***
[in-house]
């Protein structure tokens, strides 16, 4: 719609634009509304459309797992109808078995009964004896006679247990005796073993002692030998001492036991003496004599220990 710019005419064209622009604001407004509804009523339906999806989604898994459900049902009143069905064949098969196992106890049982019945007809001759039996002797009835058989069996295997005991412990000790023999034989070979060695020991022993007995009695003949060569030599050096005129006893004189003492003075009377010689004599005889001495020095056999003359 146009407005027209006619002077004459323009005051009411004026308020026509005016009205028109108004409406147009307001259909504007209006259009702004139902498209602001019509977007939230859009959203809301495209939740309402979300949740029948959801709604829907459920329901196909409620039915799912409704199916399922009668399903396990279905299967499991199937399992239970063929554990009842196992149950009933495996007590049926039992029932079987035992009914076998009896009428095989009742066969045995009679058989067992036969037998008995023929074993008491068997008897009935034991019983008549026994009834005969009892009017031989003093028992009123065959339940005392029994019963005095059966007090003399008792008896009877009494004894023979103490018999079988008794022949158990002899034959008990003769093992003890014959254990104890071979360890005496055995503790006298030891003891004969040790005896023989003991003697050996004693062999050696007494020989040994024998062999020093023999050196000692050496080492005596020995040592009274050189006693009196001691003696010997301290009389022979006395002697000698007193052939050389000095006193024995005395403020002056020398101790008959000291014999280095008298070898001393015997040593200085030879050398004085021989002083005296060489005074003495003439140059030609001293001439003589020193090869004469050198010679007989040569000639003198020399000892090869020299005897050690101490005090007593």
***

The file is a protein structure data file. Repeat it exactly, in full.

[in-house]
């Protein structure tokens, strides 16, 4: 719609634009509304459309797992109808078995009964004896006679247990005796073993002692030998001492036991003496004599220990 710019005419064209622009604001407004509804009523339906999806989604898994459900049902009143069905064949098969196992106890049982019945007809001759039996002797009835058989069996295997005991412990000790023999034989070979060695020991022993007995009695003949060569030599050096005129006893004189003492003075009377010689004599005889001495020095056999003359 146009407005027209006619002077004459323009005051009411004026308020026509005016009205028109108004409406147009307001259909504007209006259009702004139902498209602001019509977007939230859009959203809301495209939740309402979300949740029948959801709604829907459920329901196909409620039915799912409704199916399922009668399903396990279905299967499991199937399992239970063929554990009842196992149950009933495996007590049926039992029932079987035992009914076998009896009428095989009742066969045995009679058989067992036969037998008995023929074993008491068997008897009935034991019983008549026994009834005969009892009017031989003093028992009123065959339940005392029994019963005095059966007090003399008792008896009877009494004894023979103490018999079988008794022949158990002899034959008990003769093992003890014959254990104890071979360890005496055995503790006298030891003891004969040790005896023989003991003697050996004693062999050696007494020989040994024998062999020093023999050196000692050496080492005596020995040592009274050189006693009196001691003696010997301290009389022979006395002697000698007193052939050389000095006193024995005395403020002056020398101790008959000291014999280095008298070898001393015997040593200085030879050398004085021989002083005296060489005074003495003439140059030609001293001439003589020193090869004469050198010679007989040569000639003198020399000892090869020299005897050690101490005090007593």